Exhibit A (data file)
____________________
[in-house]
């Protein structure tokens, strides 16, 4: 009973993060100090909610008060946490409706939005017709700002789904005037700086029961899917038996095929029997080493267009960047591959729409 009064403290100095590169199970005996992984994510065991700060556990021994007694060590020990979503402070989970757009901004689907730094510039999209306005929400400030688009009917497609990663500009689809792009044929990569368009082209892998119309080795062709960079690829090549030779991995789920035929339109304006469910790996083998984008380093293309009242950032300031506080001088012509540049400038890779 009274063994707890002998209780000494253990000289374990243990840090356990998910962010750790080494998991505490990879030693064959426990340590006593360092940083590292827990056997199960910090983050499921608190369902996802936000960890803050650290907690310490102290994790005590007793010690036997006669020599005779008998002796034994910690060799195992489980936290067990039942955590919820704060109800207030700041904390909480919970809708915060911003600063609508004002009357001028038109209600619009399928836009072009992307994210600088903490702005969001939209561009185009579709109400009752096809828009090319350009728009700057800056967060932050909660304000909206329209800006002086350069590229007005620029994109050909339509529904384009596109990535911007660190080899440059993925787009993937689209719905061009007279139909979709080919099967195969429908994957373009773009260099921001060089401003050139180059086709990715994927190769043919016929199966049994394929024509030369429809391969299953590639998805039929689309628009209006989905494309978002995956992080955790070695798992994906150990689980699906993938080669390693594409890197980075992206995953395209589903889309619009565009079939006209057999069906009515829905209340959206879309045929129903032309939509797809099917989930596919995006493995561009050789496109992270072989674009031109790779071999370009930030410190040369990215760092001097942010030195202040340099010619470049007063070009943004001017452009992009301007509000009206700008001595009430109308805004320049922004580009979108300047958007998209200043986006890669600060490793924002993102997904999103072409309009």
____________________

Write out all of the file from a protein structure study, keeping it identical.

[in-house]
């Protein structure tokens, strides 16, 4: 009973993060100090909610008060946490409706939005017709700002789904005037700086029961899917038996095929029997080493267009960047591959729409 009064403290100095590169199970005996992984994510065991700060556990021994007694060590020990979503402070989970757009901004689907730094510039999209306005929400400030688009009917497609990663500009689809792009044929990569368009082209892998119309080795062709960079690829090549030779991995789920035929339109304006469910790996083998984008380093293309009242950032300031506080001088012509540049400038890779 009274063994707890002998209780000494253990000289374990243990840090356990998910962010750790080494998991505490990879030693064959426990340590006593360092940083590292827990056997199960910090983050499921608190369902996802936000960890803050650290907690310490102290994790005590007793010690036997006669020599005779008998002796034994910690060799195992489980936290067990039942955590919820704060109800207030700041904390909480919970809708915060911003600063609508004002009357001028038109209600619009399928836009072009992307994210600088903490702005969001939209561009185009579709109400009752096809828009090319350009728009700057800056967060932050909660304000909206329209800006002086350069590229007005620029994109050909339509529904384009596109990535911007660190080899440059993925787009993937689209719905061009007279139909979709080919099967195969429908994957373009773009260099921001060089401003050139180059086709990715994927190769043919016929199966049994394929024509030369429809391969299953590639998805039929689309628009209006989905494309978002995956992080955790070695798992994906150990689980699906993938080669390693594409890197980075992206995953395209589903889309619009565009079939006209057999069906009515829905209340959206879309045929129903032309939509797809099917989930596919995006493995561009050789496109992270072989674009031109790779071999370009930030410190040369990215760092001097942010030195202040340099010619470049007063070009943004001017452009992009301007509000009206700008001595009430109308805004320049922004580009979108300047958007998209200043986006890669600060490793924002993102997904999103072409309009």